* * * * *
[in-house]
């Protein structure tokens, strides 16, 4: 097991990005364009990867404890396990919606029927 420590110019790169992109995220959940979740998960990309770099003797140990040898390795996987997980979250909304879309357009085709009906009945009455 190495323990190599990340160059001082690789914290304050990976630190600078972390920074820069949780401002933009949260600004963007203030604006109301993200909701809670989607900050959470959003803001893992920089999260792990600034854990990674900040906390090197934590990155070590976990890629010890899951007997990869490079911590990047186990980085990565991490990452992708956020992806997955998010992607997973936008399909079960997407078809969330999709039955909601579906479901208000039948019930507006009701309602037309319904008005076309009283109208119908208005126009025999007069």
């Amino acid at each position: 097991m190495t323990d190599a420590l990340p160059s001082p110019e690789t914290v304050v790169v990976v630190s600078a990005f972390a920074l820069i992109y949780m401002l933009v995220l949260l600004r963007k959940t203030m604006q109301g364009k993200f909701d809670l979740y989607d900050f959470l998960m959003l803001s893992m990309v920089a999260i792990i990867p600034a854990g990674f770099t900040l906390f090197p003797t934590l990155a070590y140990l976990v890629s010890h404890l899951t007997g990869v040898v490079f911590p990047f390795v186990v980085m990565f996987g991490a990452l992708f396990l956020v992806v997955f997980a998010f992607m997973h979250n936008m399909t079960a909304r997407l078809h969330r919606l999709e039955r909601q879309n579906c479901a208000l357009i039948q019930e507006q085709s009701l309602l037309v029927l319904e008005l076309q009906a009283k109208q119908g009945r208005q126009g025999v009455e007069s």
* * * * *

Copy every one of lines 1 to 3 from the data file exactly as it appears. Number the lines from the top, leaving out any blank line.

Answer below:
[in-house]
């Protein structure tokens, strides 16, 4: 097991990005364009990867404890396990919606029927 420590110019790169992109995220959940979740998960990309770099003797140990040898390795996987997980979250909304879309357009085709009906009945009455 190495323990190599990340160059001082690789914290304050990976630190600078972390920074820069949780401002933009949260600004963007203030604006109301993200909701809670989607900050959470959003803001893992920089999260792990600034854990990674900040906390090197934590990155070590976990890629010890899951007997990869490079911590990047186990980085990565991490990452992708956020992806997955998010992607997973936008399909079960997407078809969330999709039955909601579906479901208000039948019930507006009701309602037309319904008005076309009283109208119908208005126009025999007069």
């Amino acid at each position: 097991m190495t323990d190599a420590l990340p160059s001082p110019e690789t914290v304050v790169v990976v630190s600078a990005f972390a920074l820069i992109y949780m401002l933009v995220l949260l600004r963007k959940t203030m604006q109301g364009k993200f909701d809670l979740y989607d900050f959470l998960m959003l803001s893992m990309v920089a999260i792990i990867p600034a854990g990674f770099t900040l906390f090197p003797t934590l990155a070590y140990l976990v890629s010890h404890l899951t007997g990869v040898v490079f911590p990047f390795v186990v980085m990565f996987g991490a990452l992708f396990l956020v992806v997955f997980a998010f992607m997973h979250n936008m399909t079960a909304r997407l078809h969330r919606l999709e039955r909601q879309n579906c479901a208000l357009i039948q019930e507006q085709s009701l309602l037309v029927l319904e008005l076309q009906a009283k109208q119908g009945r208005q126009g025999v009455e007069s």